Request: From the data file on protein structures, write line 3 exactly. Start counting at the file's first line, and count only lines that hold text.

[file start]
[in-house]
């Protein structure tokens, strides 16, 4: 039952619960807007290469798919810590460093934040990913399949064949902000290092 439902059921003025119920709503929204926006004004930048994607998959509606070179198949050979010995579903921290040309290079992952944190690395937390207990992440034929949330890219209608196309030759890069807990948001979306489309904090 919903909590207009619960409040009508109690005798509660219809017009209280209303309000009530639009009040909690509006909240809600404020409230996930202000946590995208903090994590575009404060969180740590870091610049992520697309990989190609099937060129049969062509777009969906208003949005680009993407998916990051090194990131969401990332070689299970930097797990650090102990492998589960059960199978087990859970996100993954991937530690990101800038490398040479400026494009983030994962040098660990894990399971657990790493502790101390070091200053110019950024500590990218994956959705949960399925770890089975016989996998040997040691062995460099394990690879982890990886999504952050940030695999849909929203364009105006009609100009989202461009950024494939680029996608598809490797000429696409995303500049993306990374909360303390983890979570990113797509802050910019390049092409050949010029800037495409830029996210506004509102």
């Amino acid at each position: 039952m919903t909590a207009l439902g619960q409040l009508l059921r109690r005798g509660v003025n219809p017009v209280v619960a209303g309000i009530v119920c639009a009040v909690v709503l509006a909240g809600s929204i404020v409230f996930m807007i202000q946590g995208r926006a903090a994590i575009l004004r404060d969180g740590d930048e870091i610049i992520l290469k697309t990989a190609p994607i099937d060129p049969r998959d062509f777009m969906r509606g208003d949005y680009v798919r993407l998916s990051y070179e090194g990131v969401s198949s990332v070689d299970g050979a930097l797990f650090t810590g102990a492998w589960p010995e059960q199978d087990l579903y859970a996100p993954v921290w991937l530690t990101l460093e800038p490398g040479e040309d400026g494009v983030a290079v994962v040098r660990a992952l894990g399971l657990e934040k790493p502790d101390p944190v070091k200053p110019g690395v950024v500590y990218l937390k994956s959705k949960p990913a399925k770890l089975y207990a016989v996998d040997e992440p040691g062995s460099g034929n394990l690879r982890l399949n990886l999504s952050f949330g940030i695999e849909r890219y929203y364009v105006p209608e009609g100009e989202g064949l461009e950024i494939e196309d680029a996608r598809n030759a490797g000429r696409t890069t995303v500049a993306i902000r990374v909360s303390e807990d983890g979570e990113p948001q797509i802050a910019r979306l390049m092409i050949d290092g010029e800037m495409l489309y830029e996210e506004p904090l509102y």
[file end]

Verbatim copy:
């Amino acid at each position: 039952m919903t909590a207009l439902g619960q409040l009508l059921r109690r005798g509660v003025n219809p017009v209280v619960a209303g309000i009530v119920c639009a009040v909690v709503l509006a909240g809600s929204i404020v409230f996930m807007i202000q946590g995208r926006a903090a994590i575009l004004r404060d969180g740590d930048e870091i610049i992520l290469k697309t990989a190609p994607i099937d060129p049969r998959d062509f777009m969906r509606g208003d949005y680009v798919r993407l998916s990051y070179e090194g990131v969401s198949s990332v070689d299970g050979a930097l797990f650090t810590g102990a492998w589960p010995e059960q199978d087990l579903y859970a996100p993954v921290w991937l530690t990101l460093e800038p490398g040479e040309d400026g494009v983030a290079v994962v040098r660990a992952l894990g399971l657990e934040k790493p502790d101390p944190v070091k200053p110019g690395v950024v500590y990218l937390k994956s959705k949960p990913a399925k770890l089975y207990a016989v996998d040997e992440p040691g062995s460099g034929n394990l690879r982890l399949n990886l999504s952050f949330g940030i695999e849909r890219y929203y364009v105006p209608e009609g100009e989202g064949l461009e950024i494939e196309d680029a996608r598809n030759a490797g000429r696409t890069t995303v500049a993306i902000r990374v909360s303390e807990d983890g979570e990113p948001q797509i802050a910019r979306l390049m092409i050949d290092g010029e800037m495409l489309y830029e996210e506004p904090l509102y």